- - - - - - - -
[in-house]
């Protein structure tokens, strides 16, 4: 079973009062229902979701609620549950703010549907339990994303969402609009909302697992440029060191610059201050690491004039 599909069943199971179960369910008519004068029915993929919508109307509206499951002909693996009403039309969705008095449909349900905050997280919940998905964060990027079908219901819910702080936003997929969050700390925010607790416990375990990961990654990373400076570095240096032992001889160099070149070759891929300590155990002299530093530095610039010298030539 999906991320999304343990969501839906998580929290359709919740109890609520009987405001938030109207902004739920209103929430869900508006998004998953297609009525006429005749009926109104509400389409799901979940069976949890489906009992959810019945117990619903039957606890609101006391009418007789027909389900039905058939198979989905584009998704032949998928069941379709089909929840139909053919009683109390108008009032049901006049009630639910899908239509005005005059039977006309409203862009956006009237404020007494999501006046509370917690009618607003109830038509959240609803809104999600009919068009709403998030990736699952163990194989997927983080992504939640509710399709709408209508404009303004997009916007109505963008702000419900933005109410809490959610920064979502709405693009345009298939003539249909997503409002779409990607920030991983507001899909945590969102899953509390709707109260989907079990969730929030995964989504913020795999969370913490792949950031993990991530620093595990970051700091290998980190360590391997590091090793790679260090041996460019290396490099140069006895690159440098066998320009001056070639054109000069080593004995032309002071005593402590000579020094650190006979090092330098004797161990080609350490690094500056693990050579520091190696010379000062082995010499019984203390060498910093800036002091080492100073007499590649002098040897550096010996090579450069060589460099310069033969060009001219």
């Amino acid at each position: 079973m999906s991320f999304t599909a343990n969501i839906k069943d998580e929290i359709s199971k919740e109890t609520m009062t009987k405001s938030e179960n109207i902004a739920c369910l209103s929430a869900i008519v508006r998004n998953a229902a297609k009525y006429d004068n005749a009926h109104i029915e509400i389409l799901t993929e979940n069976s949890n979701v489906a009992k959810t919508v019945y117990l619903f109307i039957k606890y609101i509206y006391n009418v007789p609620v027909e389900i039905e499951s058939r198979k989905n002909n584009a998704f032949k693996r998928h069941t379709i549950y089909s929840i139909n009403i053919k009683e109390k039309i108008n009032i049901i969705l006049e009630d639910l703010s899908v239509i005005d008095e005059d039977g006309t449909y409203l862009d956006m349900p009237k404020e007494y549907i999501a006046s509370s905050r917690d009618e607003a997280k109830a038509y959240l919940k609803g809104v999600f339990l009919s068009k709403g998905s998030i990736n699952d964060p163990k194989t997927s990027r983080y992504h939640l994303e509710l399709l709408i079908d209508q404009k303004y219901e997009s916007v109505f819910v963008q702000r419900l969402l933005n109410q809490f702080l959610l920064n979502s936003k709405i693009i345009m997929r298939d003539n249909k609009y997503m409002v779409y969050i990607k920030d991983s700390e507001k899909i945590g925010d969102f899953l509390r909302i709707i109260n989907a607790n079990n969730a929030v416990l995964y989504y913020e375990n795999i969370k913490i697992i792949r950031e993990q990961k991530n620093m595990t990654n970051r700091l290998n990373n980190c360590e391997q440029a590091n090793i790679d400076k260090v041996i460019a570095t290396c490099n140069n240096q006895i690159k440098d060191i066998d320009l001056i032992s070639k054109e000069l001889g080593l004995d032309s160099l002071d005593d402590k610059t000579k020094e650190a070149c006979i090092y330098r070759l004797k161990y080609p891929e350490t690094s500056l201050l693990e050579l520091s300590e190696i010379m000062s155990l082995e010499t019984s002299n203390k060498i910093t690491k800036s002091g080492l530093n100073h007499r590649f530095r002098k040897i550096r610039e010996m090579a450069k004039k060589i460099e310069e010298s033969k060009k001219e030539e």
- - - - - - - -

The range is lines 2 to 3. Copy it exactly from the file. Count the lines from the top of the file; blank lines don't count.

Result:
């Protein structure tokens, strides 16, 4: 079973009062229902979701609620549950703010549907339990994303969402609009909302697992440029060191610059201050690491004039 599909069943199971179960369910008519004068029915993929919508109307509206499951002909693996009403039309969705008095449909349900905050997280919940998905964060990027079908219901819910702080936003997929969050700390925010607790416990375990990961990654990373400076570095240096032992001889160099070149070759891929300590155990002299530093530095610039010298030539 999906991320999304343990969501839906998580929290359709919740109890609520009987405001938030109207902004739920209103929430869900508006998004998953297609009525006429005749009926109104509400389409799901979940069976949890489906009992959810019945117990619903039957606890609101006391009418007789027909389900039905058939198979989905584009998704032949998928069941379709089909929840139909053919009683109390108008009032049901006049009630639910899908239509005005005059039977006309409203862009956006009237404020007494999501006046509370917690009618607003109830038509959240609803809104999600009919068009709403998030990736699952163990194989997927983080992504939640509710399709709408209508404009303004997009916007109505963008702000419900933005109410809490959610920064979502709405693009345009298939003539249909997503409002779409990607920030991983507001899909945590969102899953509390709707109260989907079990969730929030995964989504913020795999969370913490792949950031993990991530620093595990970051700091290998980190360590391997590091090793790679260090041996460019290396490099140069006895690159440098066998320009001056070639054109000069080593004995032309002071005593402590000579020094650190006979090092330098004797161990080609350490690094500056693990050579520091190696010379000062082995010499019984203390060498910093800036002091080492100073007499590649002098040897550096010996090579450069060589460099310069033969060009001219």
């Amino acid at each position: 079973m999906s991320f999304t599909a343990n969501i839906k069943d998580e929290i359709s199971k919740e109890t609520m009062t009987k405001s938030e179960n109207i902004a739920c369910l209103s929430a869900i008519v508006r998004n998953a229902a297609k009525y006429d004068n005749a009926h109104i029915e509400i389409l799901t993929e979940n069976s949890n979701v489906a009992k959810t919508v019945y117990l619903f109307i039957k606890y609101i509206y006391n009418v007789p609620v027909e389900i039905e499951s058939r198979k989905n002909n584009a998704f032949k693996r998928h069941t379709i549950y089909s929840i139909n009403i053919k009683e109390k039309i108008n009032i049901i969705l006049e009630d639910l703010s899908v239509i005005d008095e005059d039977g006309t449909y409203l862009d956006m349900p009237k404020e007494y549907i999501a006046s509370s905050r917690d009618e607003a997280k109830a038509y959240l919940k609803g809104v999600f339990l009919s068009k709403g998905s998030i990736n699952d964060p163990k194989t997927s990027r983080y992504h939640l994303e509710l399709l709408i079908d209508q404009k303004y219901e997009s916007v109505f819910v963008q702000r419900l969402l933005n109410q809490f702080l959610l920064n979502s936003k709405i693009i345009m997929r298939d003539n249909k609009y997503m409002v779409y969050i990607k920030d991983s700390e507001k899909i945590g925010d969102f899953l509390r909302i709707i109260n989907a607790n079990n969730a929030v416990l995964y989504y913020e375990n795999i969370k913490i697992i792949r950031e993990q990961k991530n620093m595990t990654n970051r700091l290998n990373n980190c360590e391997q440029a590091n090793i790679d400076k260090v041996i460019a570095t290396c490099n140069n240096q006895i690159k440098d060191i066998d320009l001056i032992s070639k054109e000069l001889g080593l004995d032309s160099l002071d005593d402590k610059t000579k020094e650190a070149c006979i090092y330098r070759l004797k161990y080609p891929e350490t690094s500056l201050l693990e050579l520091s300590e190696i010379m000062s155990l082995e010499t019984s002299n203390k060498i910093t690491k800036s002091g080492l530093n100073h007499r590649f530095r002098k040897i550096r610039e010996m090579a450069k004039k060589i460099e310069e010298s033969k060009k001219e030539e």